Conter: Could this be the first big confrontation between the government and an organised workforce? How significant could the conflict become?
Snowdon: The push back to work, announced on 10 May, heralded a new chapter in this entire crisis. It marked a shift towards lifting the lockdown: a partial easing, it is true, but the ‘get back to work’ message was central. This inevitably means a sharpening of class conflict in the workplaces.
By and large, however, that conflict has not found much overt expression. Although many unions have seen membership growth, recruited new reps and made their voice heard during the crisis, we have not seen collective refusals to go back by groups of workers. That is a legacy of decades of defeats for organised workers, low levels of strike action and the weakening of union organisation. There has been anger and some impressive campaigning, but the confidence to act at workplace level has generally been missing.
Teachers face a nationally coordinated offensive to do something that union surveys show is massively unpopular in the profession. The union focus has therefore primarily been on a nationwide effort to push the government back. That means forcing the government to drop its obsession with 1st June and delay wider reopening, preferably until whenever that is genuinely safe. At the moment it looks like the government is committed to driving through its plans.
Union resistance has been helped by schools being a high-density sector for union membership and the strengths of the NEU, from a left leadership to very strong reps organisation. The divisions between different unions are still a problem, but not as much as previously since the NUT and ATL merger to form the NEU in 2017. There has consistently been an approach that links conditions for staff with the bigger issues around suppressing the virus in society and the best interests of children and young people.
In a sense, therefore, a major national confrontation has already developed. Anyone looking for a national strike will be disappointed: the legal constraints around postal ballots make that impossible in the time frame we face. It has therefore been a case, for the National Education Union especially, of deploying every tactic available aside from strikes. As for what might happen at local authority level or school level around the 1st June reopening, it remains to be seen what the NEU – allied with other unions, parents and sometimes local councils – can achieve.
Conter: Recently there was a huge online meeting by NEU trade unionists – what lessons can we draw from it for organising in the pandemic era and beyond?
Snowdon: Around 20,000 members took part via zoom – an astonishing indication of the strength of feeling, but also a reflection of existing strengths in organising and engagement of members by the union. There has been a series of video calls for reps and branch officers, as well as those for the general membership, over the last two months. These have been vital for responding quickly to new developments, ensuring a coordinated strategy is implemented, and mobilising (and growing) the activist base of the union. The union’s adapting to lockdown conditions, using video call technology and also tools like WhatsApp groups for local clusters of reps, has been highly impressive.
New members have joined the NEU in significant numbers – 14,000 joined between 11 May and 21 May. Over 1000 new reps have been recruited to an already sizeable network of school reps. Reps are truly the backbone of any union and that is especially true in the NEU, which covers thousands of relatively small workplaces. There has been plenty of guidance and fresh information from the national union at every stage, with a barrage of statements, video clips, graphics and press releases helping build pressure on the government but also providing a steer to reps and members.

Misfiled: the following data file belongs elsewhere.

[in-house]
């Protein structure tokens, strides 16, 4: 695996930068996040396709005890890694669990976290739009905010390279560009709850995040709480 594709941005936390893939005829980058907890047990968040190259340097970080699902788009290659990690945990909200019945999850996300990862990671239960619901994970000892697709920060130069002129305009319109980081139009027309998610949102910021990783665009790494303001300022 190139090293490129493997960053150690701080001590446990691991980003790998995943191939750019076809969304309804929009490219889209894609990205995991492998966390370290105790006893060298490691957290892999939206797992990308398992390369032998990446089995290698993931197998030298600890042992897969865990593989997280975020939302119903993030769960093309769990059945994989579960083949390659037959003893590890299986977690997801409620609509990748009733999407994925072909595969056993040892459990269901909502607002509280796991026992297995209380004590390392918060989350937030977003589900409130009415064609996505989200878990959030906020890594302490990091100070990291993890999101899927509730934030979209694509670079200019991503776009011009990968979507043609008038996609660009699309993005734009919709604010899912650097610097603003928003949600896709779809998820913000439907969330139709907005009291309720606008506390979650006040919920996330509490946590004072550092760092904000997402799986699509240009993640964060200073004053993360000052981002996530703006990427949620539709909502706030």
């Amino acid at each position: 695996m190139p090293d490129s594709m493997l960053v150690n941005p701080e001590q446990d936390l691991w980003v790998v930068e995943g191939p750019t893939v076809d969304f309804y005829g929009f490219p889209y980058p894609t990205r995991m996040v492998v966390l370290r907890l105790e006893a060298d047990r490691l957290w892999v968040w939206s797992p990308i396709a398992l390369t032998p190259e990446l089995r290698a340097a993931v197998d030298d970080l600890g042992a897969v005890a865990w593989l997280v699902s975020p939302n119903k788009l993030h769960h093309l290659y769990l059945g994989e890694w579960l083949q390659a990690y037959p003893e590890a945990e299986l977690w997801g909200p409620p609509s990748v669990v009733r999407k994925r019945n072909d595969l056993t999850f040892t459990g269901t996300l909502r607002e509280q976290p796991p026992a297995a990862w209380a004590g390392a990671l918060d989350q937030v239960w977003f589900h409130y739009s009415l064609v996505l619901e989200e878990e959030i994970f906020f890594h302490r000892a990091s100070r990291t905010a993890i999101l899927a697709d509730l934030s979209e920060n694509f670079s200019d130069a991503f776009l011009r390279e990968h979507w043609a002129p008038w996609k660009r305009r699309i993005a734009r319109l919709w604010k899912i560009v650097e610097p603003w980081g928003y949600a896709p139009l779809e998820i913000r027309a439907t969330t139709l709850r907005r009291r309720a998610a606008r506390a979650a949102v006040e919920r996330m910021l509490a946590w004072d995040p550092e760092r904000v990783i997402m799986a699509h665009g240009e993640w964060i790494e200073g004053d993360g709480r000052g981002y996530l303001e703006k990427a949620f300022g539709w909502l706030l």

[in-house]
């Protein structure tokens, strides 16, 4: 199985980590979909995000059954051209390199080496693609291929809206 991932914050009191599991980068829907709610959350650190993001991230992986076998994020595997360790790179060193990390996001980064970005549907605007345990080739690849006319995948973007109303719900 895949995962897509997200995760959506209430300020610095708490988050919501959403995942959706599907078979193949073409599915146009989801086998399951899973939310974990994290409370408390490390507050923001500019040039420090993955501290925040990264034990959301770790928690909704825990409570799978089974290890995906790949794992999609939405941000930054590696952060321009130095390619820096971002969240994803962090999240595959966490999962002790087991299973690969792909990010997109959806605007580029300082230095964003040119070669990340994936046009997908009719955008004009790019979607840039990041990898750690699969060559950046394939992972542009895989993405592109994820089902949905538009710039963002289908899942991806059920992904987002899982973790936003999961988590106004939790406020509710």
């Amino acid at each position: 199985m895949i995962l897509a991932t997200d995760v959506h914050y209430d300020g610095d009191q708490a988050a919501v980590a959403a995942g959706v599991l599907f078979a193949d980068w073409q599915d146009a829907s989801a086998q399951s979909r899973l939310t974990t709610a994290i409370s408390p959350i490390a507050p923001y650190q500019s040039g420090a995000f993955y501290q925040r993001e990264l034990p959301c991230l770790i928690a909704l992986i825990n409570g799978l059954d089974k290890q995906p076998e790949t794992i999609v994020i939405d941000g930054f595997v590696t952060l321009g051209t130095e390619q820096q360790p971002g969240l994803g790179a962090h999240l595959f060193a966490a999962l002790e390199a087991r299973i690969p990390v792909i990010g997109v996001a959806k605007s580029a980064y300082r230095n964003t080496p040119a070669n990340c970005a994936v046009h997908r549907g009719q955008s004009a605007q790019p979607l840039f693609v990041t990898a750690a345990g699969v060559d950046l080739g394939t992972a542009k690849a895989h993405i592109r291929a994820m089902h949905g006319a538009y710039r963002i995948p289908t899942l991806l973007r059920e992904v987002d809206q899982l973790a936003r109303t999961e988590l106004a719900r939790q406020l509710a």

All of this will, I am sure, continue in some form beyond the current period. The power of certain tools for keeping people connected will not be forgotten. But it is vital to recognise that this isn’t just about online technologies but a larger organising strategy that is oriented on building up workplace strength, in particular through a large and closely-connected network of reps. That is key.
Conter: What does the conflict tell us more broadly about education under capitalism, and how decisions are made concerning safety and the economy?
Snowdon: The crisis has raised big questions about education. If we can skip SATs for Year 6 this year, do we really need high-stakes testing for 11 year olds in the future? How can the government even consider ploughing ahead with baseline testing for young children starting school when the priority, this September, will be on their safety, wellbeing and personal development? If GCSEs and A levels are not happening for one year, could this be space to rethink the entire ‘exam factories’ model of schooling? If we can go months with no Ofsted inspections, how about making it permanent?
Broadly speaking, it has become clear that the priority for government is the needs of the economy, by which is really meant the interests of the wealthy and of big business. This overrides educational considerations, just as it overrides health and safety. Children are being used as guinea pigs in a massively risky social experiment in lifting the lockdown. This is at a time when it is far from clear that the virus is under control and when mass testing is not in place.
There is a fundamental clash of priorities. What’s hopeful is that increasing numbers of people, including among teachers, are both becoming more aware of that clash and sensing that something might actually be done about it. There are opportunities opening up that we mustn’t let go to waste.